Man in the Tulip
This series of illustrations was created in 1990 during the last recession. I was interested in depicting the economic cycle in a humorous way, so I created a series of invented characters to show the effects of the boom and bust cycle of the economy.
The "Man in the Tulip" illustration is a visual play on the hope for recovery during a recession. The cool thing about these images is that they became relevant again during the recent recession. The art was created in airbrush and the style was first inspired by a short children's book I wrote at the time but never tried to publish. I did, however, create a set of sketches for the book with charactes that have similar elongated faces as the figures in these illustrations.
I normally work with hard edged shapes in both my traditional and digital work so these illustrations represented a departure in style. The idea was to create a softer storybook style. Featherin the airbrush paint under my frisquets and wiffing in paint freehand was a fun way to work. It created a more organic look to the art
and an alternate style for me as an illustrator.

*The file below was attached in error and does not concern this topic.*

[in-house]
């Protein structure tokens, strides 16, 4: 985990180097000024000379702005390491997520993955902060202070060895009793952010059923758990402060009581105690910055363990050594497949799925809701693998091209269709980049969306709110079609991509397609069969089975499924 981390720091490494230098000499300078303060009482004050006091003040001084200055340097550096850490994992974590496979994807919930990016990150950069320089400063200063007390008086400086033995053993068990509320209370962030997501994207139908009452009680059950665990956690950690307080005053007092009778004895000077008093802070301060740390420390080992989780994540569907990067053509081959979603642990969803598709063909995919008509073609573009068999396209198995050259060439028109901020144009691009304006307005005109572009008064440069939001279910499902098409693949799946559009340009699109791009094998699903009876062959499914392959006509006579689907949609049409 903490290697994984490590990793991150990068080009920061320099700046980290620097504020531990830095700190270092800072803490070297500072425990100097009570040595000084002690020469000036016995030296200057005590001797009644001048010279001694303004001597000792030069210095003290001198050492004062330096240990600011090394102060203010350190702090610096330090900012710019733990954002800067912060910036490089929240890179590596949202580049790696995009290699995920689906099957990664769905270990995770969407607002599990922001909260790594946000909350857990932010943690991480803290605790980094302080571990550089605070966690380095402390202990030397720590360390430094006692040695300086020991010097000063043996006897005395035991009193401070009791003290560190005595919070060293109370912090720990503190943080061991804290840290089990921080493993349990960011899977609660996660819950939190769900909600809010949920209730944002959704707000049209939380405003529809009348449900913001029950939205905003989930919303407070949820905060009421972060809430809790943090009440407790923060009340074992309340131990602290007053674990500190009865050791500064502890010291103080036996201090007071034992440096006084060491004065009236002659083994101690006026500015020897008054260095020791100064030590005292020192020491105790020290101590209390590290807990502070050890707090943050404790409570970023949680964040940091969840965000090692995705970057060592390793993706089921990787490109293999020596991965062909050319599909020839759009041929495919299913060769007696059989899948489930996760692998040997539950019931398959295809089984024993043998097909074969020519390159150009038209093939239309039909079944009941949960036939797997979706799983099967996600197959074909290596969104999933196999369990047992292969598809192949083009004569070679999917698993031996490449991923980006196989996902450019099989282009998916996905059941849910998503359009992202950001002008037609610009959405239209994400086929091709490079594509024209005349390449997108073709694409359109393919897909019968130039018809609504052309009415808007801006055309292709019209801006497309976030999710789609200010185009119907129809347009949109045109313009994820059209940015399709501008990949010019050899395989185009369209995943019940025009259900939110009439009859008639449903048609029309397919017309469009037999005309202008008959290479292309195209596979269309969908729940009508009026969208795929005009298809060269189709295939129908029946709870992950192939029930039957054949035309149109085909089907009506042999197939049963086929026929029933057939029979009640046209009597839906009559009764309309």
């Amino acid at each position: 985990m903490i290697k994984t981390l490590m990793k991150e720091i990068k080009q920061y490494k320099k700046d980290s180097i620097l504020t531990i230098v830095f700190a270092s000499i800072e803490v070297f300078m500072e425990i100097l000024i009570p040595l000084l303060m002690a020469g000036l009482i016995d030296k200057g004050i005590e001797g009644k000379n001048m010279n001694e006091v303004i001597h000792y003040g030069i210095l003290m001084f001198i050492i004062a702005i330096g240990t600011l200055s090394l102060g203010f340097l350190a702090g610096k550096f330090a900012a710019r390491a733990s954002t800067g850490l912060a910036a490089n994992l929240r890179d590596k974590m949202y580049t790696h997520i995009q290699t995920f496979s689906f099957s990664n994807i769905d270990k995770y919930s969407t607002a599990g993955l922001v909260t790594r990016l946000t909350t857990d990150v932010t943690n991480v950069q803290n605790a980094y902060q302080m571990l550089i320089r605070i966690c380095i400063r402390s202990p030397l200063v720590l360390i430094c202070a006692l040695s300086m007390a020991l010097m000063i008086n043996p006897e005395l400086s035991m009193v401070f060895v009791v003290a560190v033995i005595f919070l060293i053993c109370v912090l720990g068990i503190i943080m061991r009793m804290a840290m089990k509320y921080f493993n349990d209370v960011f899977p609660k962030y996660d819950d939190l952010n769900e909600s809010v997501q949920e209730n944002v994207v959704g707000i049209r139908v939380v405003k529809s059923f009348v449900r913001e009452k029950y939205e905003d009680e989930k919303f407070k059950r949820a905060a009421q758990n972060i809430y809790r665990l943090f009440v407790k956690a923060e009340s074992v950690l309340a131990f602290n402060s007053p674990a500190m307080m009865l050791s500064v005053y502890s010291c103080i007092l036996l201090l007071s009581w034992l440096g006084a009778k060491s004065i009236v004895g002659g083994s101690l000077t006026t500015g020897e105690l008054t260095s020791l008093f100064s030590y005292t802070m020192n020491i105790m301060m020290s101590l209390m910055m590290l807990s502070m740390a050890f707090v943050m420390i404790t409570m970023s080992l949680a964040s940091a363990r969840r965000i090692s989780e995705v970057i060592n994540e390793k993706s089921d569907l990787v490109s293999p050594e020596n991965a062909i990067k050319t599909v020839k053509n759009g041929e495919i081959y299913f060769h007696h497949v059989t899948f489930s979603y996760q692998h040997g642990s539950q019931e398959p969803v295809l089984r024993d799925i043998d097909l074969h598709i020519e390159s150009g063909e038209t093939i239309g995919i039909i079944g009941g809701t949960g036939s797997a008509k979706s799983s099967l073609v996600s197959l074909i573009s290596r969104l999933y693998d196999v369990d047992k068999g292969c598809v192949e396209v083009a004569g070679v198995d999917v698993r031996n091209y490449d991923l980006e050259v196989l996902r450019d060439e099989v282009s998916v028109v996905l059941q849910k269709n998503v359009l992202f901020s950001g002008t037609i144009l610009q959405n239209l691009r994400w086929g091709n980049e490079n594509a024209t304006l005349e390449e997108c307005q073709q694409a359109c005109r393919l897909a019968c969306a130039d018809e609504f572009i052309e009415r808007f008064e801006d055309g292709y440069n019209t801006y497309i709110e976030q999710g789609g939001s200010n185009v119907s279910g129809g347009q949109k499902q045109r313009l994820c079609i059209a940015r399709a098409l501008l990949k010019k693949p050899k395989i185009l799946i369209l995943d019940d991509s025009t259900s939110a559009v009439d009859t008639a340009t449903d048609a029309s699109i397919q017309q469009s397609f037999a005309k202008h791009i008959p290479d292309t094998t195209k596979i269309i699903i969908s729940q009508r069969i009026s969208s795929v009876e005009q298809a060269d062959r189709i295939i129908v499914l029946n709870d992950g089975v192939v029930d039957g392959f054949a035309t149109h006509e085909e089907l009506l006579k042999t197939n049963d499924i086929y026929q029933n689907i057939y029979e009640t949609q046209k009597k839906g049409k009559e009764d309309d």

Businessman On a Tricycle
The business man on the little tricycle was the first illustration in the series. I love the work of Dave Calver who was working in colored pencil at the time. He and several other artists were developing styles featuring geometric looking figures with simplified heads and faces. The approach intreged me as a way to break into editorial work so I developed my own simpler style.
This is me on my new set of wheels in 1990. And they say the art business isn't lucrative. I did this as a spoof on all the businessmen in Troy driving the expensive sedans and SUVs, but it actually tuned into a nice editorial on the business cycle. Ironically, I got a commission off this art to create a set of illustrations in this style promoting Chrysler dealers.
Chrysler Dealership Project
I recieved several commissioned projects over the years in this style. The illustration for Chrysler dealers was the first in 1990. It was a fun challenge. I was the model for the guy in the busineess suit. He represents a costomer looking at inventory and weighing his choices. Marlen Stewart, the legendary lettering artist at McNamara painted the lettering on the dealership sign.
DOME Magazine Cover Illustration
A more recent project in this overall style for John Hopkin's DOME Magazine.